When Should You See A Doctor?
Consultation with a doctor is highly recommended the moment a patient suspects they might have been exposed to the bacteria that causes the tetanus infection. This would include stepping in a nail or being cut – the bacteria usually transmits from the environment toward a patient through open skin, contaminating the patient’s bloodstream, which causes the infection and, in turn, leads to the development of symptoms and complications. Additionally, it is also essential to learn about the particular symptoms associated with the bacterial infection and to consult with a doctor should such symptoms develop in a patient.
What Are The Possible Complications Of Tetanus?
Several complications have been associated with the bacterial tetanus infection. Untreated, these complications can cause a patient's life to be placed in danger and can lead to death.
Some common complications that have been noted among patients with tetanus include:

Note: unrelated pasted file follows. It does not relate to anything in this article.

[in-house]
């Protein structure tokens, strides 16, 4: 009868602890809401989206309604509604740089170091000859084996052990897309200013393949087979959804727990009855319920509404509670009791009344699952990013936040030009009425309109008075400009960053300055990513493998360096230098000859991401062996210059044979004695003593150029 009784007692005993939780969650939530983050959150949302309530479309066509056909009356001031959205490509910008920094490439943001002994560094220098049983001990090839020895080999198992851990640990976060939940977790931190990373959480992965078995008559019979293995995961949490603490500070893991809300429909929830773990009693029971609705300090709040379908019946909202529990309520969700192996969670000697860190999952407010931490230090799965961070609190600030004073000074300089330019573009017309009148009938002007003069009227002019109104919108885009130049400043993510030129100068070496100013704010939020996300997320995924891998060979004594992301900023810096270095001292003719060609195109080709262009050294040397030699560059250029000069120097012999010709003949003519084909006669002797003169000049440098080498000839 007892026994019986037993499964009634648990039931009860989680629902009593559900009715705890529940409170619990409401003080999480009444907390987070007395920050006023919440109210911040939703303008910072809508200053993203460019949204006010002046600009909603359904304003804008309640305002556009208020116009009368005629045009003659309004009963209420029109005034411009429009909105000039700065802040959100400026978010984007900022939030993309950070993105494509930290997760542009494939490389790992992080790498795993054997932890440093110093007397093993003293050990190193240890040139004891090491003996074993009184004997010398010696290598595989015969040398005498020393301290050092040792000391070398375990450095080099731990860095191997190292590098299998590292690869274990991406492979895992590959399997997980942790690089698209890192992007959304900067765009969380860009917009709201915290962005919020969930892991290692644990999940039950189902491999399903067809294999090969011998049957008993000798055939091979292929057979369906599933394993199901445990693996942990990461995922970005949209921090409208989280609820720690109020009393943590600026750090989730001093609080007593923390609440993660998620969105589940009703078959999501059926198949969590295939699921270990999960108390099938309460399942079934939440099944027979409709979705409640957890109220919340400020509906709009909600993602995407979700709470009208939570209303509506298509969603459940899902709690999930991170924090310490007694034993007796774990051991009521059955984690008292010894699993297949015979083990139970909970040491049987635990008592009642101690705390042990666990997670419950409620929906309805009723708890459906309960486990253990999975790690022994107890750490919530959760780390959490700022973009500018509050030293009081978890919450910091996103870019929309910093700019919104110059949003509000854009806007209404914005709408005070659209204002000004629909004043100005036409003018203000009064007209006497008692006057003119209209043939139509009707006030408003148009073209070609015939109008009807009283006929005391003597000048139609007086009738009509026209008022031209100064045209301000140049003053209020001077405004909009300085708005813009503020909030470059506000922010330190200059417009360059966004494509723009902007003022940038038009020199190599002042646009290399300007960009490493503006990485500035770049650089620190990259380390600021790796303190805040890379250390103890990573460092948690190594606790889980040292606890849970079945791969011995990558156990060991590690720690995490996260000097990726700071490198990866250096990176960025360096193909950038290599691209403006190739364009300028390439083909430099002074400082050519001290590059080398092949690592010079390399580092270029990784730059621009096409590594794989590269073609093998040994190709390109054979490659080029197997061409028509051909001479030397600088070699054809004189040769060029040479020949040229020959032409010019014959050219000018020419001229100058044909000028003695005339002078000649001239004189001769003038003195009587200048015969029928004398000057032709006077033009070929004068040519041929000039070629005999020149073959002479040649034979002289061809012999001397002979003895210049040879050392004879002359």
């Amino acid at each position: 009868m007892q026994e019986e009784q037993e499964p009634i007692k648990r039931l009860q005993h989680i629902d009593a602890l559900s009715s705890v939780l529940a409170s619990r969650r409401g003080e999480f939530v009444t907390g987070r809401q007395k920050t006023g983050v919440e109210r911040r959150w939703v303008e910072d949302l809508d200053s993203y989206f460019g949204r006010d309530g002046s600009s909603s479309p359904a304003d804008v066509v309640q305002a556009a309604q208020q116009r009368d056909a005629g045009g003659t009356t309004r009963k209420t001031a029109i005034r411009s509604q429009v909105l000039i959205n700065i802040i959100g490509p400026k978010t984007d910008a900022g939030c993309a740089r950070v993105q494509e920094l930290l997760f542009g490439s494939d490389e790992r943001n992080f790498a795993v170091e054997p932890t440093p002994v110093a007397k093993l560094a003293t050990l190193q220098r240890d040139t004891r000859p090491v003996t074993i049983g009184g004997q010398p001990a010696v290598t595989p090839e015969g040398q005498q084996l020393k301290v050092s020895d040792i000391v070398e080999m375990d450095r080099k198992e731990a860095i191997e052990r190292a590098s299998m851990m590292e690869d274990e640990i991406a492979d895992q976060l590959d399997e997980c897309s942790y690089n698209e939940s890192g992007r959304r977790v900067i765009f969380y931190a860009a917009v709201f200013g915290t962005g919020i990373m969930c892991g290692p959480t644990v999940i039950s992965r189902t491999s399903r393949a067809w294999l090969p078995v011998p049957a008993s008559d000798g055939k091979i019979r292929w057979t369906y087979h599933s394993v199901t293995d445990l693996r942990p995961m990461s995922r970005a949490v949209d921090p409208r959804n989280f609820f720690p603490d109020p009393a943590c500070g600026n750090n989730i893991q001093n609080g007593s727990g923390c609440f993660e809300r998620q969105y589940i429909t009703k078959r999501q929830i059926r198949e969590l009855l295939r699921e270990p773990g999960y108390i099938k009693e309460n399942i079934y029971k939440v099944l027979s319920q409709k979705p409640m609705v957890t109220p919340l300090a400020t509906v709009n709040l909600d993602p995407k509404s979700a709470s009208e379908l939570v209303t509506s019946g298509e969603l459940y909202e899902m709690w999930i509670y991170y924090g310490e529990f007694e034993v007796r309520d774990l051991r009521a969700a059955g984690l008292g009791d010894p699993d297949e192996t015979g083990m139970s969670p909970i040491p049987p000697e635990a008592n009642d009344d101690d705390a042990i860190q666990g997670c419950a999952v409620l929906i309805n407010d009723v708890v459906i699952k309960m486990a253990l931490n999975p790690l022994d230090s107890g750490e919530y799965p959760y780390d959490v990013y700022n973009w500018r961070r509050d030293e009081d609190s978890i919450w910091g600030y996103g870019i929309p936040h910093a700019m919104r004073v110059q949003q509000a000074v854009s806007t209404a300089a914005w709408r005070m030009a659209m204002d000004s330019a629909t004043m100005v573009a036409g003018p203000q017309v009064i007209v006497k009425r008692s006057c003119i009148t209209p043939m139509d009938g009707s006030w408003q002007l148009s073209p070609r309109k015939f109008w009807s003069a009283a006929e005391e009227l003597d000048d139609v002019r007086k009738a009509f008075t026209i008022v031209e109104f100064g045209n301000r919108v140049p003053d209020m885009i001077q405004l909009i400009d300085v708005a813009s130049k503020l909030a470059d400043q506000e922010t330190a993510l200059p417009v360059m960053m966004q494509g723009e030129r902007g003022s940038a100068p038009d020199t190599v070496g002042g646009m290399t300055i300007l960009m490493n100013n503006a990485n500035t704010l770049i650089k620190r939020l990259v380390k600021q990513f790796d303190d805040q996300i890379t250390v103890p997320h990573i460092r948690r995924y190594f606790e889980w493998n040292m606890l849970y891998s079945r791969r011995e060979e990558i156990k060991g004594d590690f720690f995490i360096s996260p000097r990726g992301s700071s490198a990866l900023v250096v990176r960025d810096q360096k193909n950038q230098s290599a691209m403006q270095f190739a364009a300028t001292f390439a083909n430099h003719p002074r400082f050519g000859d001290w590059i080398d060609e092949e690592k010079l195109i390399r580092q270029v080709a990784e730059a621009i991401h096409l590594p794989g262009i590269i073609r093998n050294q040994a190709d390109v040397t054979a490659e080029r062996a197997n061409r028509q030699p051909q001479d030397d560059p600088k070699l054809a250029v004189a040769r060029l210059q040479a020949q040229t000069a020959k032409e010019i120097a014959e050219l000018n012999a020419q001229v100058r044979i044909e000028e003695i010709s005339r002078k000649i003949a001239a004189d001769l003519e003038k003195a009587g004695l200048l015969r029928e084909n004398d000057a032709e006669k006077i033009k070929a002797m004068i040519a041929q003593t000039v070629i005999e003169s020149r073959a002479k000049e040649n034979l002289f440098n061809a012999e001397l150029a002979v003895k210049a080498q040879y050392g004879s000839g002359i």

- Fractures due to muscle spams that become repeated and frequent.
- Aspiration pneumonia may develop due to coughing, as well as the difficulty swallowing.
- Laryngospasm may develop, which can cause breathing difficulties and reduce oxygen supply to the lungs.
- Tetanic seizures are also known to be present in some patients, which exhibit similar characteristics as epileptic fits.
- Pulmonary embolism is another possible complication, which is where blood vessels located in the lungs become blocked. This can cause death.
- Another vital complication to take note of in patients with tetanus is acute renal failure. This occurs when a patient develops rhabdomyolysis, a condition where myoglobin proteins leak into the patient’s user due to the breakdown of skeletal muscles. This leakage of myoglobin can then cause acute kidney failure.
How Is Tetanus Transmitted?
Most bacterial infections are often known to be transmitted between humans. Tetanus is not like these bacterial infections, as the bacterium species that causes the infectious disease is not spread between people, but rather through the environment. The bacteria that is known to cause tetanus is often found in dirt, which is why the disease is usually transmitted after a patient is cut by something sharp that is contaminated with the dirt where the disease is found in. Dirty nails and tools, as well as wood splinters and knives, can all lead to this infection, especially when the result is a deeper wound. In some cases, an animal bite may also lead to tetanus.